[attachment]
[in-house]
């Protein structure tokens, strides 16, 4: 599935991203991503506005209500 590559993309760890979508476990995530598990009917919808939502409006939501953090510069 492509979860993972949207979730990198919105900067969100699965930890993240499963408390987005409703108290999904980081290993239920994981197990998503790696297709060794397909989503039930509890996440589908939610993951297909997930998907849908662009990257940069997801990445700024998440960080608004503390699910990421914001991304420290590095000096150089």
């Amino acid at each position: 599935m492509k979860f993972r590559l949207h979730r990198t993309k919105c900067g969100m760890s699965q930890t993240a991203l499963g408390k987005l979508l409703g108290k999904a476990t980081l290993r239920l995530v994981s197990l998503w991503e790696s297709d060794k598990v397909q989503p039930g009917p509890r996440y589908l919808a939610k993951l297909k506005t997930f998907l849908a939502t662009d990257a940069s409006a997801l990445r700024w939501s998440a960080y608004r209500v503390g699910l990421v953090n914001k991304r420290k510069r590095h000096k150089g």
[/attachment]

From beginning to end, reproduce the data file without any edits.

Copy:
[in-house]
């Protein structure tokens, strides 16, 4: 599935991203991503506005209500 590559993309760890979508476990995530598990009917919808939502409006939501953090510069 492509979860993972949207979730990198919105900067969100699965930890993240499963408390987005409703108290999904980081290993239920994981197990998503790696297709060794397909989503039930509890996440589908939610993951297909997930998907849908662009990257940069997801990445700024998440960080608004503390699910990421914001991304420290590095000096150089």
């Amino acid at each position: 599935m492509k979860f993972r590559l949207h979730r990198t993309k919105c900067g969100m760890s699965q930890t993240a991203l499963g408390k987005l979508l409703g108290k999904a476990t980081l290993r239920l995530v994981s197990l998503w991503e790696s297709d060794k598990v397909q989503p039930g009917p509890r996440y589908l919808a939610k993951l297909k506005t997930f998907l849908a939502t662009d990257a940069s409006a997801l990445r700024w939501s998440a960080y608004r209500v503390g699910l990421v953090n914001k991304r420290k510069r590095h000096k150089g």